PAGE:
Many people think one must be retired in order to receive a pension/ income stream from a superannuation fund. This is not the case. 

An individual who has reached the preservation age but not yet satisfied a condition of release, ie permanent retirement or an age condition of release (age 65),  still has the ability to take advantage of the generous tax concessions that funds in pension mode enjoy. 

Further, there are tax benefits available to the individual as well as the SMSF.

What is a Transition to Retirement Income Stream (TRIS)?

The TRIS is a form of the traditional Account Based Pension (ABP) and is designed to assist those people who are still employed.  It provides an opportunity for individuals to reduce their hours worked and restructure their superannuation as retirement approaches.  The TRIS shares many of the characteristics of the ABP as follows;

  • Requirement to draw down a minimum amount at least annually in accordance with the same percentages which apply to the traditional account based pension.
  • No requirement to change the investments resulting from the establishment of the income stream
  • Any income or capital gains generated by the assets which are funding the pension will not be subject to tax in the fund.
  • If you are over the age of 60 you will receive the pension draw down tax free.
  • Paperwork is required to establish the pension 
  • Once the pension commences you cannot add to the pension via rollover or contributions unless a stop and restart of the pension occurs.
  • No residual capital value.

There are two noteworthy differences between the TRIS and the ABP which are as follows;

  • Upper limit applying to the amount which can be withdrawn from the TRIS each financial year.  This amount is 10% of the balance in the TRIS and is assessed and set on 1 July each financial year.
  • Unlike a full ABP it is not possible to commute any lump sums withdrawn.

Once a condition of release is achieved through either permanent retirement or reaching the age of 65 the TRIS can be converted to a full ABP and the maximum of 10% will no longer apply. Access to a commuted lump sum will then be accessible.

What are the potential benefits of a TRIS?

Additional Income

The ability to receive a TRIS from the fund can represent additional income to be used to support living expenses or allow an individual to reduce the number of hours they work but not be any worse off from a disposable income perspective.

Personal Tax Savings

Income Stream payments are taxed in a more favourable manner than an individual’s salary. Normal salary and wages are taxed at marginal rates where as income stream payments if an individual is over the age of 60 are 100% tax free.  If a person is aged between 55 and 59 then the taxable portion of the income stream payment is subject to tax at marginal rates but also carries a 15% tax offset which reduces the amount of tax payable at a marginal level.  The tax free portion of the income stream is not subject to tax and as such does not get included in an individuals personal taxation return.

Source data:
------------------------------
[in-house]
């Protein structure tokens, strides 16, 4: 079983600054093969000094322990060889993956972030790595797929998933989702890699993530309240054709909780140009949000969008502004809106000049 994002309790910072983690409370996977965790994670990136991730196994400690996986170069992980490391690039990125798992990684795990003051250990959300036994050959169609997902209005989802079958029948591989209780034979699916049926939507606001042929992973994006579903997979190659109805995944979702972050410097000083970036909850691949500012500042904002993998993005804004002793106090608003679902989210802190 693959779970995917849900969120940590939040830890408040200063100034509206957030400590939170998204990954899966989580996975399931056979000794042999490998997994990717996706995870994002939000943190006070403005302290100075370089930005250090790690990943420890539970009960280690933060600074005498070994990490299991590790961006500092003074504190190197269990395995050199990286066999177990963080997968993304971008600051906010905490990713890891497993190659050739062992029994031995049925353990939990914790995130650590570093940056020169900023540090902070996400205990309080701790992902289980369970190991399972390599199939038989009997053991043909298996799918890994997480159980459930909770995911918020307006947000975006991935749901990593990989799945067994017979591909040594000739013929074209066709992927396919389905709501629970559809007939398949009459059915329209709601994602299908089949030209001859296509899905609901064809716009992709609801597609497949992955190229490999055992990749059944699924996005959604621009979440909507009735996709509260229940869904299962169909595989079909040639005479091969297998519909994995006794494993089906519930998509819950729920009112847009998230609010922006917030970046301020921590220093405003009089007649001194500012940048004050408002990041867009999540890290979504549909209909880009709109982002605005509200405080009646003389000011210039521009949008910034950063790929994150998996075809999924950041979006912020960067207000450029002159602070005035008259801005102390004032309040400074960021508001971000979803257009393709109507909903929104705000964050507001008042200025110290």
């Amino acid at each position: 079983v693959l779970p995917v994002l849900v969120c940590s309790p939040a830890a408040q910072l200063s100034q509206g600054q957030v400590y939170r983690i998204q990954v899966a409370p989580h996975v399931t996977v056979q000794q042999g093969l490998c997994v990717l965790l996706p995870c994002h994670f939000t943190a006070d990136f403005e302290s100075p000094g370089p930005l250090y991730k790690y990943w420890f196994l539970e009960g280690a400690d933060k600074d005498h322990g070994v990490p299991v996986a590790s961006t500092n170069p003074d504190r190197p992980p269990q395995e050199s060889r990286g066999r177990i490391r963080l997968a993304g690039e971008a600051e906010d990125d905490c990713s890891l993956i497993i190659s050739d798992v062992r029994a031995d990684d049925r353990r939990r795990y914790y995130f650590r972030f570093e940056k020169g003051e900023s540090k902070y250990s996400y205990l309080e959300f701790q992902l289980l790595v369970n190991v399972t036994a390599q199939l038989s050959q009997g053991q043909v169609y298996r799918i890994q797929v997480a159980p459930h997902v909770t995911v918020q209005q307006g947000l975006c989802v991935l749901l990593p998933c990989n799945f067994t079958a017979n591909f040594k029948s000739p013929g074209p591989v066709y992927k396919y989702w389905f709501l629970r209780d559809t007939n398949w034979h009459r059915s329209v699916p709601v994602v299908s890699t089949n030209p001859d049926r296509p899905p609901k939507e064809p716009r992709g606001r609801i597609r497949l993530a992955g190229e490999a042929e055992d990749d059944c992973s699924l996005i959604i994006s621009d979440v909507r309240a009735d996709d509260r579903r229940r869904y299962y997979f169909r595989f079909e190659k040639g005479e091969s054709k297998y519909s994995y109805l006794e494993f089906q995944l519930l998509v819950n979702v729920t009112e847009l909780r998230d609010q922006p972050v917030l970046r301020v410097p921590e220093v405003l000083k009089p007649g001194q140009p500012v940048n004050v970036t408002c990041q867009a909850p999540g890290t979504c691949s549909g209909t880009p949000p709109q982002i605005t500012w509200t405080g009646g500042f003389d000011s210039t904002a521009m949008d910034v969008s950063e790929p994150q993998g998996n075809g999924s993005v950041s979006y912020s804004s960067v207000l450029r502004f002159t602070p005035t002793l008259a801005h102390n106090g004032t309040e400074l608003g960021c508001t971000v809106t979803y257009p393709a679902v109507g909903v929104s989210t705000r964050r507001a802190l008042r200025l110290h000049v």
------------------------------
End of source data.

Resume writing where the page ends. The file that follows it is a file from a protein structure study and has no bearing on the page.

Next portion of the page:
The above can provide an opportunity for an individual to salary sacrifice more into super and replace the lost income with the income stream they must withdraw. On a personal level there is potentially a tax savings due to the individual’s taxable income being lower.

Increase in Retirement Savings

As an income stream is concessionally taxed as described above this implies that there may be potential for an individual to salary sacrifice more into super than what is being withdrawn without them being any worse off.  This may represent a good retirement savings strategy for some people.

If an individual is salary sacrificing into superannuation care should be taken to not exceed the concessional contribution cap which for the 2013/14 financial year for under 60’s is $25,000 and for 60 and over is $35,000.  This amount takes into account the mandatory 9.25% Super Guarantee so when determining the amount to salary sacrifice this amount should be taken off of the contribution cap first.  If an individual exceeds their cap then excess contribution tax will apply which can be quite hefty in certain circumstances.

Tax Free Environment for assets supporting a pension account

When a member of a fund is in “accumulation mode” the income and capital gains that the assets generate will be subject to tax of up to 15%.  Where as the income generated by assets which are supporting an income stream will not be subject to tax.  This in turn will allow a higher return on investment to occur and as such will mean more superannuation to retire with.

In summary

Whilst a TRIS has many tax benefits both internally and externally to super this does not automatically mean that it is the right course of action for everyone.  There are many factors that influence whether there will be an overall benefit received which includes  the amount in superannuation, what the level of assets are external to super, the indivdual’s marginal tax rate, the split between the taxable and tax free components of a superannuation balance and whether there are any centrelink benefits being received.

In making the decision to transition it is important to think of all the above aspects and discuss these with a financial adviser if there is any uncertainty before moving down this path.